Cancer Research UK and Bicycle Therapeutics have announced that the first patient has been dosed in their Phase I/IIa trial evaluating BT1718 in patients with advanced solid tumors. BT1718 is a first-in-class Bicycle Toxin Conjugate being developed by Bicycle Therapeutics that targets Membrane Type 1 Matrix Metalloproteinase (MT1-MMP/MMP-14), which has been shown to be highly expressed in solid tumors.

“The initiation of this study is a landmark event for the company and for our technology,” said Maria Koehler, M.D., Ph.D., Chief Medical Officer of Bicycle Therapeutics. “BT1718 is the first clinical candidate from our pipeline of Bicycles, a brand-new class of chemically synthesized medicines. We believe that Bicycles, because of their small size and exquisite selectivity, could provide meaningful efficacy to patients suffering from cancer and avoid the toxicities associated with other classes of highly potent anti-cancer drugs. We are delighted to be exploring its potential in collaboration with Cancer Research UK.”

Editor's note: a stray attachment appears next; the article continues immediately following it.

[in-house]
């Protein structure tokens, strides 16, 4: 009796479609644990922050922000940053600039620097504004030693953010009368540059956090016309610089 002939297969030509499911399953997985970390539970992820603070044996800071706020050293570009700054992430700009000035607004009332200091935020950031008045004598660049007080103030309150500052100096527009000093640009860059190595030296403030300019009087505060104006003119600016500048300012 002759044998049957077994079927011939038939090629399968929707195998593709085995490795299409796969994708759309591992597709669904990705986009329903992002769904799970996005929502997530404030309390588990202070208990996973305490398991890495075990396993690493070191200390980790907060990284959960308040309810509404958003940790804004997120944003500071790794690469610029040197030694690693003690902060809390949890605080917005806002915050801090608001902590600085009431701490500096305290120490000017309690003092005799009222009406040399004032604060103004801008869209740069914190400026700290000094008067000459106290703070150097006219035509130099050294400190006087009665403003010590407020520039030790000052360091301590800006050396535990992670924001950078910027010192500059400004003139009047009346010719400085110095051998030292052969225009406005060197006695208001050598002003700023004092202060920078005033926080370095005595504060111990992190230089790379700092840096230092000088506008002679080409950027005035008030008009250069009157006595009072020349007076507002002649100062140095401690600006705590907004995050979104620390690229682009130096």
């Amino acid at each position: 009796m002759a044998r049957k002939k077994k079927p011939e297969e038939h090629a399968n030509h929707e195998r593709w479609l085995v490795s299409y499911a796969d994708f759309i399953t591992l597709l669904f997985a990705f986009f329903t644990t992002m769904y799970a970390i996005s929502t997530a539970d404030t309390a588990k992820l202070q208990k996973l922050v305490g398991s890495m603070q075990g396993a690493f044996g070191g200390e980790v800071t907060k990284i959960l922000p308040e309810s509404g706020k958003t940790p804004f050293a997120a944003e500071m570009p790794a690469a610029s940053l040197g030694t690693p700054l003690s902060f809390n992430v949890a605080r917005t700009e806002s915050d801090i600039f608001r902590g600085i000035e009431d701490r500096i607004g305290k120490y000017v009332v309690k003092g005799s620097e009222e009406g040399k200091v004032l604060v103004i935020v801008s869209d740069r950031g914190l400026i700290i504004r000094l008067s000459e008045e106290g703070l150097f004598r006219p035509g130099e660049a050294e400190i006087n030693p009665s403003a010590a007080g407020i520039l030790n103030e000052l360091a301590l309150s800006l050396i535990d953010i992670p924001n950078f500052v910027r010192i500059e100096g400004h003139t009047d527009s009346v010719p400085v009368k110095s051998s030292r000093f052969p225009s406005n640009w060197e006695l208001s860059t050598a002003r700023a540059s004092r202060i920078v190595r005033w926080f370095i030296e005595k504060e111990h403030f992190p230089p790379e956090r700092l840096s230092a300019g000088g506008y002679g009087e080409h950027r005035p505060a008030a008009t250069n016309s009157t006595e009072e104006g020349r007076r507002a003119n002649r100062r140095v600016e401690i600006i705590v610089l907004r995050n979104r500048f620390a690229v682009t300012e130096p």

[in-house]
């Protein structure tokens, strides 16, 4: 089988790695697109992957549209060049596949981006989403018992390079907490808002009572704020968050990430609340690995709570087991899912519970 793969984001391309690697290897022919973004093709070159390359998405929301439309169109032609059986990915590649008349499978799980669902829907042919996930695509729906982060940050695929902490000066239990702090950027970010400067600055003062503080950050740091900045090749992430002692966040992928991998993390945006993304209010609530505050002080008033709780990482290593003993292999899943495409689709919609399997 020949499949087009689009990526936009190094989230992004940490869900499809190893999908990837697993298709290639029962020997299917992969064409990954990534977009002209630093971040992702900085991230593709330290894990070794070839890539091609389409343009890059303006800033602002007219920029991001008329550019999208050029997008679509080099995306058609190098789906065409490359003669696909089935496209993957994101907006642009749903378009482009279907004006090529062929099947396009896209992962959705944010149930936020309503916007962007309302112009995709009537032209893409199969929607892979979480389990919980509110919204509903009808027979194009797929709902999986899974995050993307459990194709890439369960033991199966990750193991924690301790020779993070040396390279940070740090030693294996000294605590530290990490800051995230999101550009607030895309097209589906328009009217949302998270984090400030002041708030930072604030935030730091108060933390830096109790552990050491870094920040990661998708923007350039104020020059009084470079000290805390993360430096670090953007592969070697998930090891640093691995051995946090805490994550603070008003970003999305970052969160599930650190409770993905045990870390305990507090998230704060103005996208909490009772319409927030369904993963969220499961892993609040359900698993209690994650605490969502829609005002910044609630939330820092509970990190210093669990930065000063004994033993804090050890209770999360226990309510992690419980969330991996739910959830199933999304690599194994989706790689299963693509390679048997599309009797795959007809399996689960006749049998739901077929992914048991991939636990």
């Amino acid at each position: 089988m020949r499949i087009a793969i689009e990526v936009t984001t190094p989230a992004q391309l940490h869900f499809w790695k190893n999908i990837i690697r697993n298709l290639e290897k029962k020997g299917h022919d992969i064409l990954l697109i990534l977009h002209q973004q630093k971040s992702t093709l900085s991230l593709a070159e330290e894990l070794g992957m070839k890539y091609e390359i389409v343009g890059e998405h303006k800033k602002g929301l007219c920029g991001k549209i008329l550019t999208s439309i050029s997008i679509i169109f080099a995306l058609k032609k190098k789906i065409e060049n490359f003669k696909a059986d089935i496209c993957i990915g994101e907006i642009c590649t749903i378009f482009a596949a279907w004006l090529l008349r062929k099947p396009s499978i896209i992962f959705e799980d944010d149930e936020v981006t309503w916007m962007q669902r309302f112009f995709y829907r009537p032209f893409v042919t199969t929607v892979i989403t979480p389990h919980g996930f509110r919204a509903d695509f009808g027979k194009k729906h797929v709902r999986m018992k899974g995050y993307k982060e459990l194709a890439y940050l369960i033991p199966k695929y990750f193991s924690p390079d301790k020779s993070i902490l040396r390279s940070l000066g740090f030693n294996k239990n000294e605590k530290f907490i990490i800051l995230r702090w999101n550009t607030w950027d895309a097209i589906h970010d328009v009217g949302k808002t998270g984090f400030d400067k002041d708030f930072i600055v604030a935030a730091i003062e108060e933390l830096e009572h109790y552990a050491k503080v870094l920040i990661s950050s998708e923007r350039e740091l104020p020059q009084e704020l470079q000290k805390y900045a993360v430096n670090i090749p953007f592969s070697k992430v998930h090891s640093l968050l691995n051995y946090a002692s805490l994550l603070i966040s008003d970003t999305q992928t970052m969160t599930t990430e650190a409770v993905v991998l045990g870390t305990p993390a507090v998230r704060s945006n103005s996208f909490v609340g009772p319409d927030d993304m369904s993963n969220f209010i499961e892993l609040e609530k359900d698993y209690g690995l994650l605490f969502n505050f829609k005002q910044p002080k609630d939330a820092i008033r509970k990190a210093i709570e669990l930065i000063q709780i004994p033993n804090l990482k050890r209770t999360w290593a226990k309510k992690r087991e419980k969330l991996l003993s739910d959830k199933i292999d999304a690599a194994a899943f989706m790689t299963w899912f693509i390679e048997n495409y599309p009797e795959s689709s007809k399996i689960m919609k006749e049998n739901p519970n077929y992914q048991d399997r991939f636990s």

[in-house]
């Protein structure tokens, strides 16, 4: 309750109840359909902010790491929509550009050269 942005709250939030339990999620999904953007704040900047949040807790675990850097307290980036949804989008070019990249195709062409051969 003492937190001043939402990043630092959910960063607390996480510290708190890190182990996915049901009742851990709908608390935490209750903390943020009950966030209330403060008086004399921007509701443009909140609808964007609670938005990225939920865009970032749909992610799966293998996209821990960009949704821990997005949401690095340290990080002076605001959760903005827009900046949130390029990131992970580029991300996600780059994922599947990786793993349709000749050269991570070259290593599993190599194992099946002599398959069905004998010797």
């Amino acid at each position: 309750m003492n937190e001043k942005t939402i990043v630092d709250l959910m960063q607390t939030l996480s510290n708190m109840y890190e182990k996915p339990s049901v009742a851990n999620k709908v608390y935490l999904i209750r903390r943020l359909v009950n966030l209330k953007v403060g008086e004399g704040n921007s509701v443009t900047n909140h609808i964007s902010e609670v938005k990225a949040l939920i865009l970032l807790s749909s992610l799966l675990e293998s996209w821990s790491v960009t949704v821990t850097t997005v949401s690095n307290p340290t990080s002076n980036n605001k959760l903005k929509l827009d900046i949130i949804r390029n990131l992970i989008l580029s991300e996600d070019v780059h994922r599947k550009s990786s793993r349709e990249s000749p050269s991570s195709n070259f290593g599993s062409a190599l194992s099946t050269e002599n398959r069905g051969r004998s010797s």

BT1718 is a potentially transformative treatment that has shown great promise in preclinical studies

Dr Nigel Blackburn
CRUK Director of Drug Development

The approximately 120-patient Phase I/IIa trial is designed to evaluate the safety and preliminary efficacy of BT1718 in patients with high expression of tumor MT1, as measured by a proprietary MT1 immunochemistry assay. Following a rapid dose escalation phase, the Phase I/IIa trial will evaluate two schedules of BT1718.

“We are excited to initiate this clinical study of BT1718, the first in a promising new class of potent anticancer agents with strong potential to deliver a meaningful therapeutic impact,” said Dr. Udai Banaji, Principal Investigator for the Phase I/IIa trial. “Our team is eager to evaluate this important new therapeutic in patients with advanced solid tumors.”

Dr. Nigel Blackburn, Cancer Research UK’s director of drug development, said: “BT1718 is a potentially transformative treatment that has shown great promise in preclinical studies, and trials like this are a big step towards helping more patients survive their cancer. We urgently need new, safe and effective therapies for patients with hard to treat cancers such as non-small cell lung cancer and triple negative breast cancer, which this drug will be tested on. Supporting this type of innovative clinical research is a key priority for Cancer Research UK.”

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